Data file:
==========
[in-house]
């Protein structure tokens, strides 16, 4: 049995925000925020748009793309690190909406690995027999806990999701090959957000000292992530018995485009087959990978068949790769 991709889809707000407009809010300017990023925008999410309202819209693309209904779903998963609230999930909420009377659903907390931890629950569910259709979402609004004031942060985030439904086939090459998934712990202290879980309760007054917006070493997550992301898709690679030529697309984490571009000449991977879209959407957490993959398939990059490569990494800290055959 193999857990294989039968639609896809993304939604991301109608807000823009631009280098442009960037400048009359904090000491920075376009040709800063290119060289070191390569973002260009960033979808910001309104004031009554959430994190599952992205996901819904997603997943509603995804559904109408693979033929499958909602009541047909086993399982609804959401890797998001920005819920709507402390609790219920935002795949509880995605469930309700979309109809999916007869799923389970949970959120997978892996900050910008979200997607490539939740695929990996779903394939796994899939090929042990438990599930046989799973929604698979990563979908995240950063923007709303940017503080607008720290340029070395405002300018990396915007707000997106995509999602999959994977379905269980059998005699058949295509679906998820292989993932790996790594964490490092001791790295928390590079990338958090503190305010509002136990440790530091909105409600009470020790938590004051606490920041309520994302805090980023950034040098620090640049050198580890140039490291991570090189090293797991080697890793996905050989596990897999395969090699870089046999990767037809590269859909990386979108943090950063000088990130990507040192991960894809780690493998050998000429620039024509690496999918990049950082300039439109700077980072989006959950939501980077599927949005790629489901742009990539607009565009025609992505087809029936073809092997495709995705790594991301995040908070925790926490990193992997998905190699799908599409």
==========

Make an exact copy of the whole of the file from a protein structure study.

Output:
[in-house]
């Protein structure tokens, strides 16, 4: 049995925000925020748009793309690190909406690995027999806990999701090959957000000292992530018995485009087959990978068949790769 991709889809707000407009809010300017990023925008999410309202819209693309209904779903998963609230999930909420009377659903907390931890629950569910259709979402609004004031942060985030439904086939090459998934712990202290879980309760007054917006070493997550992301898709690679030529697309984490571009000449991977879209959407957490993959398939990059490569990494800290055959 193999857990294989039968639609896809993304939604991301109608807000823009631009280098442009960037400048009359904090000491920075376009040709800063290119060289070191390569973002260009960033979808910001309104004031009554959430994190599952992205996901819904997603997943509603995804559904109408693979033929499958909602009541047909086993399982609804959401890797998001920005819920709507402390609790219920935002795949509880995605469930309700979309109809999916007869799923389970949970959120997978892996900050910008979200997607490539939740695929990996779903394939796994899939090929042990438990599930046989799973929604698979990563979908995240950063923007709303940017503080607008720290340029070395405002300018990396915007707000997106995509999602999959994977379905269980059998005699058949295509679906998820292989993932790996790594964490490092001791790295928390590079990338958090503190305010509002136990440790530091909105409600009470020790938590004051606490920041309520994302805090980023950034040098620090640049050198580890140039490291991570090189090293797991080697890793996905050989596990897999395969090699870089046999990767037809590269859909990386979108943090950063000088990130990507040192991960894809780690493998050998000429620039024509690496999918990049950082300039439109700077980072989006959950939501980077599927949005790629489901742009990539607009565009025609992505087809029936073809092997495709995705790594991301995040908070925790926490990193992997998905190699799908599409």